Once the Senate moves to pass the bill, it triggers up to 20 hours of debate, equally divided between the two sides, including potential amendments to the bill. Some Republicans are considering insisting on hearing the full bill be read aloud, which could take an additional 10 hours.
Then begins what is called a vote-a-rama, in which senators can offer hundreds of amendments to modify the bill. There’s no time limit on a vote-a-rama, which can last into the early hours of the morning or overnight, until opposing senators tire and give up. Republicans upset with the relief package are expected to submit the majority of amendments as a stalling technique, including trying to drag it out for days. Democrats likely have the votes to reject the amendments.
“We’ll be fighting this in every way that we can,” Senate Minority Leader Mitch McConnell (R-Ky.) said. “It is my hope that at the end, the Senate Republicans will unanimously oppose it, just like House Republicans did.”
That remains unclear. Alaska Republican Sen. Lisa Murkowski told reporters Wednesday she’s keeping an open mind and plans to listen to the debate over the next few days before deciding how to vote.
“I can’t stand the fact that after everything that we’ve moved through last year, that we are considering $1.9 trillion that is not specifically focused — much of which is not specifically focused — on COVID relief,” Murkowski said. “But I’m coming from a state where people are saying, ‘We need some help, Lisa.'”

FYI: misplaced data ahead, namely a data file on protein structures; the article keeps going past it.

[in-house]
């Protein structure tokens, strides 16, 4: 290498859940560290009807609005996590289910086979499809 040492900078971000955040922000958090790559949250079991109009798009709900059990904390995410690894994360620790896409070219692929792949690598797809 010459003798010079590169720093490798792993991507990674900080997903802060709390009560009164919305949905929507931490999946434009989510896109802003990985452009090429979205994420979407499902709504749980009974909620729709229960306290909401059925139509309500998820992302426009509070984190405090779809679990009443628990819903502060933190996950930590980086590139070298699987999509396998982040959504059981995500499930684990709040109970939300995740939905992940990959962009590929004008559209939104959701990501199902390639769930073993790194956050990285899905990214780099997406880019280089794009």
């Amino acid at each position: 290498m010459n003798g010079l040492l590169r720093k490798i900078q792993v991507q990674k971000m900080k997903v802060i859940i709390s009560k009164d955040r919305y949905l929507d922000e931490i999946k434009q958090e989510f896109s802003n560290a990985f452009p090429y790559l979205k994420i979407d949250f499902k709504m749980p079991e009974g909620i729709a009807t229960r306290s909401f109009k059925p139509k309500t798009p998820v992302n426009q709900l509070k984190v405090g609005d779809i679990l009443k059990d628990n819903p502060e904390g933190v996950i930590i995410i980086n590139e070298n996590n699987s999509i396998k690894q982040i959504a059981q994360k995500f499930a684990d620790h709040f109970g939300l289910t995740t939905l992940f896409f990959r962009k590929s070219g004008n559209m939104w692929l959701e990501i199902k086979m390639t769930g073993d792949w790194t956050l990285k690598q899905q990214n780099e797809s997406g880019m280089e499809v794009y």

She said she has been working to remove “excess” from the bill “to make it better.”
Final Senate passage of the bill could occur Friday or Saturday, depending on how successful the procedural delay tactics are. It takes a simple majority vote to pass a reconciliation bill, meaning the chamber’s 48 Democrats and two independents can do it on their own, with a tie-breaking assist from Vice President Kamala Harris.
“I expect a hearty debate. I expect some late nights on the floor,” Schumer told reporters. “But the American people are overwhelmingly in support of this legislation.”
One of the moderates that Senate leaders are hoping to placate, Sen. Joe Manchin III (D-W.Va.), said Wednesday he is reserving judgment until he examines the final proposal.
“I just think that the bill has really enough good stuff, really does have enough good stuff, that we should be able to make this work, we really should,” Manchin said. “I’m very pleased with the discussions and dialogues and some changes that have been agreed upon.”
Due to the Senate changes, the House will need to pass the revised version before sending it to Biden’s desk.
Democrats are rushing to get the bill to Biden before expanded unemployment benefits end March 14, possibly cutting off aid to up to 10 million Americans. In order to meet that deadline, the House would have to accept whatever changes the Senate makes to the bill.
House Majority Leader Steny H. Hoyer (D-Md.) said the House worked with the Senate in writing the version it passed, and he’s not concerned about changes the Senate might make.
“I can’t believe that any amendment that the Senate could adopt, with the complement in the Senate at this point in time, would be an amendment so egregious that the House would not vote for it,” Hoyer said.
Several progressive lawmakers said they want to see details on how many fewer Americans will get a check before deciding if the proposed change would affect their support. For many, the biggest priority was not lowering the $400 federal unemployment subsidy.
“If this is the only change, that’s one thing. If there are other changes, that’s going to be a different thing,” said Congressional Progressive Caucus Chair Pramila Jayapal (D-Wash.).